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Priority actions for Addressing HIV among mobile and migrant communities
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HIV diagnoses in Australia have been increasing among people travelling to and from high HIV prevalence countries. The Seventh National HIV Strategy (2014- 2017) states people and their partners who travel to or from high HIV prevalence countries, as well as travellers and mobile workers as priority populations in Australia.
In 2014, the HIV and Mobility: Road Map for Action, was the first attempt to capture what we know about HIV and mobility. It proposed 71 strategies across a range of stakeholders to operationalise the recommendations from the Seventh National HIV Strategy (2014-2017). A Community of Practice for Action on HIV and Mobility (CoPAHM) was born in 2015 to keep HIV and mobility on the national agenda and to monitor momentum. While some progress has been made, some key strategies are yet to be met.
The key goal in the current National HIV Strategy is to virtually end HIV transmissions by 2020, ensuring no one is left behind. Despite many successes, there remains challenges we need to resolve to see this achieved. While other key documents outline approaches to addressing HIV more broadly, there is a need for strategies that specifically addresses migrants and travellers. These sub-groups have different contexts, and thus, require approaches that are considerate of their diversity.
Where are we heading to?
A key goal in contemporary Australian policies was to ‘virtually end’ HIV transmissions, ensuring ‘no one is left behind’. Despite many successes, there remain challenges we need to resolve to see this achieved. While other key documents outline approaches to addressing HIV more broadly, there is a need for strategies that specifically address culturally and linguistically diverse people from high HIV prevalence countries, people who travel to high prevalence countries, and their partners. These subgroups have different needs, and thus, require approaches that are considerate of their diversity.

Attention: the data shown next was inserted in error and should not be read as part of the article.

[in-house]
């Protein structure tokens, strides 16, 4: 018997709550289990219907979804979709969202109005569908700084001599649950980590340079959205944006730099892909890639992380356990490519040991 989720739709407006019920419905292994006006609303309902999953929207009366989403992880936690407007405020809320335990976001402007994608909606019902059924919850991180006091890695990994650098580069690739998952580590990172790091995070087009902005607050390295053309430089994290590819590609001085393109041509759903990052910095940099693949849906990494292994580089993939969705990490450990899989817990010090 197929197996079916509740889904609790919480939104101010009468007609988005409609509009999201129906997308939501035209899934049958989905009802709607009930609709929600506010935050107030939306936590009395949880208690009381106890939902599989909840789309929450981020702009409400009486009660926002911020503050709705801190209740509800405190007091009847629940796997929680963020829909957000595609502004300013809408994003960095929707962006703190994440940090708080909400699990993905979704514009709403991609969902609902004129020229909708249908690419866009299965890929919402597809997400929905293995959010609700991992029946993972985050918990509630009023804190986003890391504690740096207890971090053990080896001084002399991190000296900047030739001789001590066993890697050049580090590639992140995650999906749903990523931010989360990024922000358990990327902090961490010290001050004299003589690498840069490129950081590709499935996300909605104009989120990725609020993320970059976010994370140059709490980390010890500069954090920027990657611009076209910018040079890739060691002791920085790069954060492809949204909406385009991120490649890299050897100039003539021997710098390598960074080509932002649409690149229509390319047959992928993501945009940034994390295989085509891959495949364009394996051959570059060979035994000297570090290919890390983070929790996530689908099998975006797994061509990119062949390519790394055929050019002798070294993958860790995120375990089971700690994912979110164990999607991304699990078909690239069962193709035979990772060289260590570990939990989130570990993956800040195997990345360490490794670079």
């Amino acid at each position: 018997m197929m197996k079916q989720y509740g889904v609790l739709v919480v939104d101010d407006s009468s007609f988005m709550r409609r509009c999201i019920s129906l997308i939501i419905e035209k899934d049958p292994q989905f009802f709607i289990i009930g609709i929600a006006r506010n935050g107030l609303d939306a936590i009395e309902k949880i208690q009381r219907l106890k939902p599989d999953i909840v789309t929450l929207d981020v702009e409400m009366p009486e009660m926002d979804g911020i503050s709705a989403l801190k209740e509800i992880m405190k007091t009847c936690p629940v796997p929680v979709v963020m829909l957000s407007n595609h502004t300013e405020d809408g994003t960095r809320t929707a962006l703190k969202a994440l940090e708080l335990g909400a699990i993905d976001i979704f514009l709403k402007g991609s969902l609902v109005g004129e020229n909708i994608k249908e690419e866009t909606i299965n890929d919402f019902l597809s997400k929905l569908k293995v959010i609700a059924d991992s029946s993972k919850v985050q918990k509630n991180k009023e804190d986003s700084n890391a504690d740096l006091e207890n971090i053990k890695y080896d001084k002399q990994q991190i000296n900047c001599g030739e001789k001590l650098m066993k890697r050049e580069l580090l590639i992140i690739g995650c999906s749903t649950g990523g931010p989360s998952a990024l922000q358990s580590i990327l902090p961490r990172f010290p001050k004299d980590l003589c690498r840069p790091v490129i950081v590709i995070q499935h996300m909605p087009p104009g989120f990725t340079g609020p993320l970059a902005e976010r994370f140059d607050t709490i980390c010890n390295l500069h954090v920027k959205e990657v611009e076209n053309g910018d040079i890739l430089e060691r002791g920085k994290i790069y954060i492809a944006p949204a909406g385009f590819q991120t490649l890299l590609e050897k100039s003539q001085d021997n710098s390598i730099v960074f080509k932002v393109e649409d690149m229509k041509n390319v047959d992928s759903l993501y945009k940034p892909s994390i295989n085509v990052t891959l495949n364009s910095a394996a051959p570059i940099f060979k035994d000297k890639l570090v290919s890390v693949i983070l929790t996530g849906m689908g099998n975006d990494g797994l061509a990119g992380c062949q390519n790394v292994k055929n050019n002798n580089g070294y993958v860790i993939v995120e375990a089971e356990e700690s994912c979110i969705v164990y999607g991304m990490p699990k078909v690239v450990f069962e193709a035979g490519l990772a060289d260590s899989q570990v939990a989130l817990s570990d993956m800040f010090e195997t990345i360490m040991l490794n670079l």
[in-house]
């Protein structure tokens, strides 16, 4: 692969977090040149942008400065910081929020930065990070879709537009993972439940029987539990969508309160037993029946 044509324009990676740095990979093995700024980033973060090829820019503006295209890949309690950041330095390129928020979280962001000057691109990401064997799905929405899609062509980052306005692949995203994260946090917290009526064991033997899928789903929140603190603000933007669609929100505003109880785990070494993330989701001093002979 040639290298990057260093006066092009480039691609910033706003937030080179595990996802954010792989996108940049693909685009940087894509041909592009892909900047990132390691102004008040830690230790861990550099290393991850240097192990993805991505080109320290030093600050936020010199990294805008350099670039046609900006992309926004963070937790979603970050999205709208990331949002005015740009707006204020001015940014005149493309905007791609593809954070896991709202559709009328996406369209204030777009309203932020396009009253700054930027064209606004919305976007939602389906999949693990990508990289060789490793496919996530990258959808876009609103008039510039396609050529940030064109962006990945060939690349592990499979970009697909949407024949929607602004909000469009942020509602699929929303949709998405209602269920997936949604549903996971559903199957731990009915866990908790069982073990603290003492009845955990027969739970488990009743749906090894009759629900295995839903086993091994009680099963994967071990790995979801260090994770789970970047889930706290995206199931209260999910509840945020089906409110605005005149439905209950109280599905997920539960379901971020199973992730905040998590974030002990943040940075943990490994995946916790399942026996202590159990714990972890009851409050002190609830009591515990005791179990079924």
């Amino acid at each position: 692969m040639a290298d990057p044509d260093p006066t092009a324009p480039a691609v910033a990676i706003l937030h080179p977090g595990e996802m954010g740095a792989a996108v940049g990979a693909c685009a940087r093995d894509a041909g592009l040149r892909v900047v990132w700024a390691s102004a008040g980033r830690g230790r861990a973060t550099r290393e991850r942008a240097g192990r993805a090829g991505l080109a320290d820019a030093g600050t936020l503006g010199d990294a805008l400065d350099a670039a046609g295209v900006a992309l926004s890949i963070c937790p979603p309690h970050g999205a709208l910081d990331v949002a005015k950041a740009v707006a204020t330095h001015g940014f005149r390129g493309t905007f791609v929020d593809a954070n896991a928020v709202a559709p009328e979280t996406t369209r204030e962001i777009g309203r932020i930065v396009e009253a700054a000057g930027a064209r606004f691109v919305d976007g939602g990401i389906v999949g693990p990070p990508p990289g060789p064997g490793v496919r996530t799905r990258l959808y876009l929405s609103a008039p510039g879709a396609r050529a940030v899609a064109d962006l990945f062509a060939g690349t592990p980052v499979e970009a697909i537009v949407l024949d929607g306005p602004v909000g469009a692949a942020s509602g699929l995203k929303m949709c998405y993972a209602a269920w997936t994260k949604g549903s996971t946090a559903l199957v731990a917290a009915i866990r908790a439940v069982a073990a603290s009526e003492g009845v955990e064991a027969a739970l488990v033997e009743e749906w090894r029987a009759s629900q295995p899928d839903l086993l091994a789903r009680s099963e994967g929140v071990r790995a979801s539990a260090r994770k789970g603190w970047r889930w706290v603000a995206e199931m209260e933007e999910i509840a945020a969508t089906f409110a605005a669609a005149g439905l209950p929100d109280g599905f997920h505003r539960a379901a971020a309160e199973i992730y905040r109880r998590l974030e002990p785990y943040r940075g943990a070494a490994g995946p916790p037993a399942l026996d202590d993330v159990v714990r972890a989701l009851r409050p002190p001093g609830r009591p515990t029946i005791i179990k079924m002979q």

Here we present six priority actions to address HIV and mobility in Australia, to further operationalise the Australian response to HIV and mobility and future iterations of national and jurisdictional policies relating to HIV.
• Local solutions: Relevant jurisdictions to plan and implement state-specific responses to HIV in migrant and mobile populations
• Health literacy: Increase health literacy and know how to access combination prevention strategies available
• Test: Understand and reduce barriers to HIV testing and make new testing technologies widely available
• Treatment and prevention medication: Advocate for the inception of a policy mechanism to provide access to HIV treatment and PrEP for temporary visa holders who are ineligible for Medicare
• Inform: Harmonise surveillance data reporting for both migrant and mobile populations, including sexual behaviour, testing rates, notifications, treatment initiation and PrEP
• Evaluate: Develop core indicators to assess effectiveness of HIV programs for mobile and migrant populations